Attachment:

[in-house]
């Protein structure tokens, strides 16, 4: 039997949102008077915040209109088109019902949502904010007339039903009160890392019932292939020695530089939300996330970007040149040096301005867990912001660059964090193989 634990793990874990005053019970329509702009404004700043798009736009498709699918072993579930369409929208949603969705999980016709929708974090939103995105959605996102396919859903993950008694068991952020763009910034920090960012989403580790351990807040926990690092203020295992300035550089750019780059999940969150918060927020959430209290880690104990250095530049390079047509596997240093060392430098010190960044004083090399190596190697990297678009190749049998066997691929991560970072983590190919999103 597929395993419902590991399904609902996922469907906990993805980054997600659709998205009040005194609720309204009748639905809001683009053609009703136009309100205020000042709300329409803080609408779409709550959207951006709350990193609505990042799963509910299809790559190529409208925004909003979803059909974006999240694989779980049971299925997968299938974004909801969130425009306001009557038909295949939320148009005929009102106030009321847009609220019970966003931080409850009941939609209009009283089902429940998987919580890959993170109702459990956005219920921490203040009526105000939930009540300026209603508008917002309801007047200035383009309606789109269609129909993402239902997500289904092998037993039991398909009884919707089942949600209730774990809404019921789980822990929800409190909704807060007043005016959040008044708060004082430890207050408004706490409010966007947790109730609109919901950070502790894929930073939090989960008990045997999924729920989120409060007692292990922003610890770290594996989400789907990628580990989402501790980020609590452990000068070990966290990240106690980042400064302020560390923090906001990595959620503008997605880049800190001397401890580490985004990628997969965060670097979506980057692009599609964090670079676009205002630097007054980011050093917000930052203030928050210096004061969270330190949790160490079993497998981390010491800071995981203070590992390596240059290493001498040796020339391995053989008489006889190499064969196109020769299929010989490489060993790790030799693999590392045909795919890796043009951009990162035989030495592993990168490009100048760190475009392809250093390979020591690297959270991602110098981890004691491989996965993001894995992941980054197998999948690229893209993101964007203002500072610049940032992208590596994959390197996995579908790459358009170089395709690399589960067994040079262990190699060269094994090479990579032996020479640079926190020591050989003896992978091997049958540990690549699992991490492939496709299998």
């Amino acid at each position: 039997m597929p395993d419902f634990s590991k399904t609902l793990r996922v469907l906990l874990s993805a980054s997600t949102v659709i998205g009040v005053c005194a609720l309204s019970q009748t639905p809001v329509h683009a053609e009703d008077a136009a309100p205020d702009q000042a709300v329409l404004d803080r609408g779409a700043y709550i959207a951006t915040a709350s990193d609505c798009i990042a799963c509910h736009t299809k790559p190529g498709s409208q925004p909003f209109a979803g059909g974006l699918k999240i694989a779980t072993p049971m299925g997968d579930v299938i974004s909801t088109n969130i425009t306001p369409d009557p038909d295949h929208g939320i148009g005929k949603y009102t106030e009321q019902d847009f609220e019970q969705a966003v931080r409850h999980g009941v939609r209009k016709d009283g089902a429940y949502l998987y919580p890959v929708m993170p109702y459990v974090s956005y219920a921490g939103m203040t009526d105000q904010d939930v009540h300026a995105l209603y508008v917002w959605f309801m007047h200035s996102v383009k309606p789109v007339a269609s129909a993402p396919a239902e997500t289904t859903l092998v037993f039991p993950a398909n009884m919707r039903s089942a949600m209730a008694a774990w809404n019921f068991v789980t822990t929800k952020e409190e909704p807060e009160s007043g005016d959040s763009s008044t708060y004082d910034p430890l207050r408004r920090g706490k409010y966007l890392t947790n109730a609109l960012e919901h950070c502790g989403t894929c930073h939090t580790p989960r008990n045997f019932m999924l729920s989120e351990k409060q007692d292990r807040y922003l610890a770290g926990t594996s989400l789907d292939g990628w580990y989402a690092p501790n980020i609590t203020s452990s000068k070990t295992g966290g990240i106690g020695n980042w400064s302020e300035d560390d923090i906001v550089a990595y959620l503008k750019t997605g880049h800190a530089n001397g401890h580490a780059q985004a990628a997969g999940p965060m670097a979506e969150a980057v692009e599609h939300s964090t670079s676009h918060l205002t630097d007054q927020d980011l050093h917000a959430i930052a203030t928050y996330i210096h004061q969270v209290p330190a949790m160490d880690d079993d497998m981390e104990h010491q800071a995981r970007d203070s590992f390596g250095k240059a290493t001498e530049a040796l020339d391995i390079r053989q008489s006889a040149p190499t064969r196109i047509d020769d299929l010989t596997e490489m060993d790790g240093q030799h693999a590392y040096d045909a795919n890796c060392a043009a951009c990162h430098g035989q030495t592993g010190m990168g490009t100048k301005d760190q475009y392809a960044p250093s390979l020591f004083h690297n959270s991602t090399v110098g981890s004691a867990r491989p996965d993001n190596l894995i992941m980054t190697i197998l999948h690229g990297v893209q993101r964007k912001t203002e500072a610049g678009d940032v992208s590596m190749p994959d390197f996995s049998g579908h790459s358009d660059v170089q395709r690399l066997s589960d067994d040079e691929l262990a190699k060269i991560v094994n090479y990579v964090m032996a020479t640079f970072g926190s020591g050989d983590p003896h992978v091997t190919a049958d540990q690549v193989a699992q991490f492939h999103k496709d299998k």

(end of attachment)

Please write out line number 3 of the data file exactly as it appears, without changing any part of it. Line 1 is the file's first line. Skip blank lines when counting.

């Amino acid at each position: 039997m597929p395993d419902f634990s590991k399904t609902l793990r996922v469907l906990l874990s993805a980054s997600t949102v659709i998205g009040v005053c005194a609720l309204s019970q009748t639905p809001v329509h683009a053609e009703d008077a136009a309100p205020d702009q000042a709300v329409l404004d803080r609408g779409a700043y709550i959207a951006t915040a709350s990193d609505c798009i990042a799963c509910h736009t299809k790559p190529g498709s409208q925004p909003f209109a979803g059909g974006l699918k999240i694989a779980t072993p049971m299925g997968d579930v299938i974004s909801t088109n969130i425009t306001p369409d009557p038909d295949h929208g939320i148009g005929k949603y009102t106030e009321q019902d847009f609220e019970q969705a966003v931080r409850h999980g009941v939609r209009k016709d009283g089902a429940y949502l998987y919580p890959v929708m993170p109702y459990v974090s956005y219920a921490g939103m203040t009526d105000q904010d939930v009540h300026a995105l209603y508008v917002w959605f309801m007047h200035s996102v383009k309606p789109v007339a269609s129909a993402p396919a239902e997500t289904t859903l092998v037993f039991p993950a398909n009884m919707r039903s089942a949600m209730a008694a774990w809404n019921f068991v789980t822990t929800k952020e409190e909704p807060e009160s007043g005016d959040s763009s008044t708060y004082d910034p430890l207050r408004r920090g706490k409010y966007l890392t947790n109730a609109l960012e919901h950070c502790g989403t894929c930073h939090t580790p989960r008990n045997f019932m999924l729920s989120e351990k409060q007692d292990r807040y922003l610890a770290g926990t594996s989400l789907d292939g990628w580990y989402a690092p501790n980020i609590t203020s452990s000068k070990t295992g966290g990240i106690g020695n980042w400064s302020e300035d560390d923090i906001v550089a990595y959620l503008k750019t997605g880049h800190a530089n001397g401890h580490a780059q985004a990628a997969g999940p965060m670097a979506e969150a980057v692009e599609h939300s964090t670079s676009h918060l205002t630097d007054q927020d980011l050093h917000a959430i930052a203030t928050y996330i210096h004061q969270v209290p330190a949790m160490d880690d079993d497998m981390e104990h010491q800071a995981r970007d203070s590992f390596g250095k240059a290493t001498e530049a040796l020339d391995i390079r053989q008489s006889a040149p190499t064969r196109i047509d020769d299929l010989t596997e490489m060993d790790g240093q030799h693999a590392y040096d045909a795919n890796c060392a043009a951009c990162h430098g035989q030495t592993g010190m990168g490009t100048k301005d760190q475009y392809a960044p250093s390979l020591f004083h690297n959270s991602t090399v110098g981890s004691a867990r491989p996965d993001n190596l894995i992941m980054t190697i197998l999948h690229g990297v893209q993101r964007k912001t203002e500072a610049g678009d940032v992208s590596m190749p994959d390197f996995s049998g579908h790459s358009d660059v170089q395709r690399l066997s589960d067994d040079e691929l262990a190699k060269i991560v094994n090479y990579v964090m032996a020479t640079f970072g926190s020591g050989d983590p003896h992978v091997t190919a049958d540990q690549v193989a699992q991490f492939h999103k496709d299998k």